Sunn Hemp

Sunn Hemp is an annual summer legume and one of the fastest growing legumes known. It has a strong taproot and branching root system. It reaches a height of over 1.2m in 60 days when grown under favourable conditions (hot and wet). Sunn Hemp is drought hardy, fast growing, a huge producer of nitrogen, not fussy with soil types, diseases, water, nutrition etc. For Australia, the main use is as a cover crop or green manure crop.

Leucaena (Leucaena leucocephala)

Leucaena is a deep-rooted and drought tolerant perennial that has the highest digestibility of all tropical legumes. It is best suited to well drained fertile soils of neutral to high pH. Leucaena is commonly planted in rows with nitrogen-loving grasses such as Panic or Rhodes planted in the inter-rows. Its leaf is killed by frost, but its height protects it from ground frosts and it shoots again with warm weather. Young Leucaena leaflets contain mimosine, which in abundance can cause loss of weight and hair. The main cultivars have been Peru and Cunningham with Cunningham being slightly more vigorous, but a new cultivar Tarramba (a more tree type) is more productive and will grow in cooler regions.


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Lupinus, commonly known as lupin or lupine, is a genus of flowering plants in the legume family Fabaceae. The genus includes over 199 species. Lupin is the largest pulse crop grown in Australia.

Lupinus albus (Broad-leaf or white lupin) Murringo. Released in 2018. Murringo is a midflowering albus lupin. It has moderate resistance to Pleiochaeta root rot and Phomopsis. Like Luxor and Rosetta, Murringo is susceptible to anthracnose. It has grain quality characteristics that make it well-suited to the existing albus markets for human food and animal feed. Murringo is best suited to medium to high rainfall lupin growing regions of NSW but can also be grown in Victoria and SA. Murringo is protected by Plant Breeder Rights.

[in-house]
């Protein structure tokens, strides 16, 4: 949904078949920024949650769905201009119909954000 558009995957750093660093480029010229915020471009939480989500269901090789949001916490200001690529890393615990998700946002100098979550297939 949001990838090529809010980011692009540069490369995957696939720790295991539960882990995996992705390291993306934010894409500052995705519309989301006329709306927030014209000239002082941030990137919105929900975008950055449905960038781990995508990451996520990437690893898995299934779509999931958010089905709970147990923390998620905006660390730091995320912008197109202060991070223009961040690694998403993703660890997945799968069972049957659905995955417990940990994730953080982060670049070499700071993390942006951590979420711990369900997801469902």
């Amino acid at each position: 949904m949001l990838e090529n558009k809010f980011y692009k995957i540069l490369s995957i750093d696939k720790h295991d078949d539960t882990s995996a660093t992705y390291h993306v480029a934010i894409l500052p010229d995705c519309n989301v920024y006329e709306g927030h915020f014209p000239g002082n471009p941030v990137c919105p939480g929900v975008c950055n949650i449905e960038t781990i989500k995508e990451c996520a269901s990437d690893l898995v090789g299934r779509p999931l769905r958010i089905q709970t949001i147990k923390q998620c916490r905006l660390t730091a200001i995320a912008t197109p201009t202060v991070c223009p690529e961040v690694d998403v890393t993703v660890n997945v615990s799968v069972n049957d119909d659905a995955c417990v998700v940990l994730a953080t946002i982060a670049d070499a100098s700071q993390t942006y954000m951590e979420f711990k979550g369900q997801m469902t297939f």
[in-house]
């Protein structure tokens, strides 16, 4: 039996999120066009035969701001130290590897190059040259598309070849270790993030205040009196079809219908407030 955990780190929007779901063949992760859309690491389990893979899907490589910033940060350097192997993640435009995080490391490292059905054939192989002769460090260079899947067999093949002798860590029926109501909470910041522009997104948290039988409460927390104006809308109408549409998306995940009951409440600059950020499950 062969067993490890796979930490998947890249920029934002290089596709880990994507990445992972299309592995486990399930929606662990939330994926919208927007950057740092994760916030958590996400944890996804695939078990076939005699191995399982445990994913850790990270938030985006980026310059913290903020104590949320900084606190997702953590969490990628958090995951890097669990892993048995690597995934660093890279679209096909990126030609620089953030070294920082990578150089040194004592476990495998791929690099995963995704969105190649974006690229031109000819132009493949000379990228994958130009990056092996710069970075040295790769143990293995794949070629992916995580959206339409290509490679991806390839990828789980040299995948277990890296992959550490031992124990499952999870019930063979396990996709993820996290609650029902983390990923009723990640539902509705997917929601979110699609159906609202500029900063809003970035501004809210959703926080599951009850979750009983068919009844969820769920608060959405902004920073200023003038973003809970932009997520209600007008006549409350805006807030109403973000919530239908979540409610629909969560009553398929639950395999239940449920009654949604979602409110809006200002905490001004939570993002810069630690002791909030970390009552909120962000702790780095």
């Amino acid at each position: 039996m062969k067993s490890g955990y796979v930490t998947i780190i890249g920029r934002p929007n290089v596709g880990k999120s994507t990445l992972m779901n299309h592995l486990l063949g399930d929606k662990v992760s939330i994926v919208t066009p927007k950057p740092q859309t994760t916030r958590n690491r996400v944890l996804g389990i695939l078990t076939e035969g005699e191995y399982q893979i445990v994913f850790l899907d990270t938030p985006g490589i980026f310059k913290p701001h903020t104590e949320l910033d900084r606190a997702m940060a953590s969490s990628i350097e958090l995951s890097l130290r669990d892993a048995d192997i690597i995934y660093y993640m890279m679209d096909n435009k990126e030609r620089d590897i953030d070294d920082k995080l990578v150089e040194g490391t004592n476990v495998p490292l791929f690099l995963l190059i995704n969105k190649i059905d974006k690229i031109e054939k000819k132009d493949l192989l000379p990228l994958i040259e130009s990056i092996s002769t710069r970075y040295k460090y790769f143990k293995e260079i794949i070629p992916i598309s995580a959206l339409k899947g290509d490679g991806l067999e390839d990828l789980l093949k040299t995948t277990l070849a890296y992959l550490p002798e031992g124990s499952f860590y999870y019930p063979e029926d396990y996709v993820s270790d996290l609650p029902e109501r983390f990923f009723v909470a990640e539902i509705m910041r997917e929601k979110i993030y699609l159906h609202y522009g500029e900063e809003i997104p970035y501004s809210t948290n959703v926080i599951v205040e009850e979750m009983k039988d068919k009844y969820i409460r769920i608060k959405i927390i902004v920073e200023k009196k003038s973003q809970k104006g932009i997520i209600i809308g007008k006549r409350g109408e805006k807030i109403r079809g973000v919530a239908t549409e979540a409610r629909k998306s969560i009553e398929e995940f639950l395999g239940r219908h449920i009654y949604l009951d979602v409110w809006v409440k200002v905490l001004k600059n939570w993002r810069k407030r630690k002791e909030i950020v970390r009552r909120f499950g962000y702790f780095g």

Medics are extremely robust in their nature to grow and set seed on as little as 90mm of in crop rainfall. They produce very high quality forage which can be sown with other grasses. An annual hard seeded legume that can regenerate for many seasons if allowed to seed down.

Siratro (Macroptilium atropurpureum)

Siratro is a perennial, deep rooted legume that is suited to a wide range of drained, reasonable soils. It combines well with tall grasses, but not tolerant of constant heavy grazing, is also easily frosted and susceptible to leaf diseases (rust). The Aztec* variety is rust resistant. Siratro is highly palatable, grows well in moist sub-tropical and tropical regions and is a highly productive species able to fix large amounts of nitrogen and pass this to any companion grasses. It grows best and is most productive in summer and early autumn.

Stylo (Stylosanthes spp.)

Stylos are high feed value legumes that are known to be highly productive and can persist and spread in the extended hot-dry climates of tropical and sub-tropical Australia. They have good persistence and ease of establishment in the poorer, lighter soils of Northern Australia, in particularly central QLD.

Seca Stylo (Stylosanthes scabra)

Seca Stylo, also known as shrubby stylo is an exceptionally hardy perennial plant, ideal for extensive grazing. Seca Stylo keeps green leaf into autumn and persists through drought due to their deep taproots. It is well suited to infertile, acid, friable or hard setting, sandy-surfaced soils and soils low in phosphorus. Palatability can be low and in the early part of the growing season, grass is grazed preferentially. Susceptible to anthracnose.

Verano Stylo (Stylosanthes hamata)

Verano Stylo is a cultivar of the Caribbean stylo family. It grows well in the hot tropics and warmer sub-tropics, is susceptible to frost and not shade tolerant. Verano generally behaves as a weak biennial, regenerating well from seed reserves in the soil. It produces a lot of seed at almost any time of the year even under heavy grazing. Verano can grow to 75cm but develops a flat crown under heavy grazing. It is adapted to a wide range of infertile, sandy-surfaced and well drained soils. It has a moderate field resistance to anthracnose.

Fine Stem Stylo (Stylosanthes hippocampoides)